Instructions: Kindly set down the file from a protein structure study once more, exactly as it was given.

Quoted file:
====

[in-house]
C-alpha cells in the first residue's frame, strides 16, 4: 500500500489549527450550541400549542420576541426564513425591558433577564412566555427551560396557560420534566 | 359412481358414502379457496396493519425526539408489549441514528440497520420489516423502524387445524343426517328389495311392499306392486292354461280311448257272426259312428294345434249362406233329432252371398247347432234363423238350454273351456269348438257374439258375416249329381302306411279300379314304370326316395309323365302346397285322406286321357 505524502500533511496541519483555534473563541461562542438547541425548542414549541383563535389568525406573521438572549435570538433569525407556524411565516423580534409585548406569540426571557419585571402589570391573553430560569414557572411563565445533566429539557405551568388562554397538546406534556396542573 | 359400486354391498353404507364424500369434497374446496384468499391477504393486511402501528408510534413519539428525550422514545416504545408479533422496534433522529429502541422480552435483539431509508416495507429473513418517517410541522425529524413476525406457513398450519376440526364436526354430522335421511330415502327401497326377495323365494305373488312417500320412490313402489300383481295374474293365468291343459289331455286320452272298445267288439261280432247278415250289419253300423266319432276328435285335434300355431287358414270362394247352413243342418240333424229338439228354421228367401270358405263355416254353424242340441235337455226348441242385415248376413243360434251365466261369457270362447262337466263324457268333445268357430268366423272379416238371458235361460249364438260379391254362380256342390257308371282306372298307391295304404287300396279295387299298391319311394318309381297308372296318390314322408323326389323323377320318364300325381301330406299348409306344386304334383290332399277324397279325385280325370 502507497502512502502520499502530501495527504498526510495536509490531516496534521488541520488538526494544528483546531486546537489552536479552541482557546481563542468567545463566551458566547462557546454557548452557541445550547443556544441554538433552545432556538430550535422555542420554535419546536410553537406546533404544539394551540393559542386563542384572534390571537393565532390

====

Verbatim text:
[in-house]
C-alpha cells in the first residue's frame, strides 16, 4: 500500500489549527450550541400549542420576541426564513425591558433577564412566555427551560396557560420534566 | 359412481358414502379457496396493519425526539408489549441514528440497520420489516423502524387445524343426517328389495311392499306392486292354461280311448257272426259312428294345434249362406233329432252371398247347432234363423238350454273351456269348438257374439258375416249329381302306411279300379314304370326316395309323365302346397285322406286321357 505524502500533511496541519483555534473563541461562542438547541425548542414549541383563535389568525406573521438572549435570538433569525407556524411565516423580534409585548406569540426571557419585571402589570391573553430560569414557572411563565445533566429539557405551568388562554397538546406534556396542573 | 359400486354391498353404507364424500369434497374446496384468499391477504393486511402501528408510534413519539428525550422514545416504545408479533422496534433522529429502541422480552435483539431509508416495507429473513418517517410541522425529524413476525406457513398450519376440526364436526354430522335421511330415502327401497326377495323365494305373488312417500320412490313402489300383481295374474293365468291343459289331455286320452272298445267288439261280432247278415250289419253300423266319432276328435285335434300355431287358414270362394247352413243342418240333424229338439228354421228367401270358405263355416254353424242340441235337455226348441242385415248376413243360434251365466261369457270362447262337466263324457268333445268357430268366423272379416238371458235361460249364438260379391254362380256342390257308371282306372298307391295304404287300396279295387299298391319311394318309381297308372296318390314322408323326389323323377320318364300325381301330406299348409306344386304334383290332399277324397279325385280325370 502507497502512502502520499502530501495527504498526510495536509490531516496534521488541520488538526494544528483546531486546537489552536479552541482557546481563542468567545463566551458566547462557546454557548452557541445550547443556544441554538433552545432556538430550535422555542420554535419546536410553537406546533404544539394551540393559542386563542384572534390571537393565532390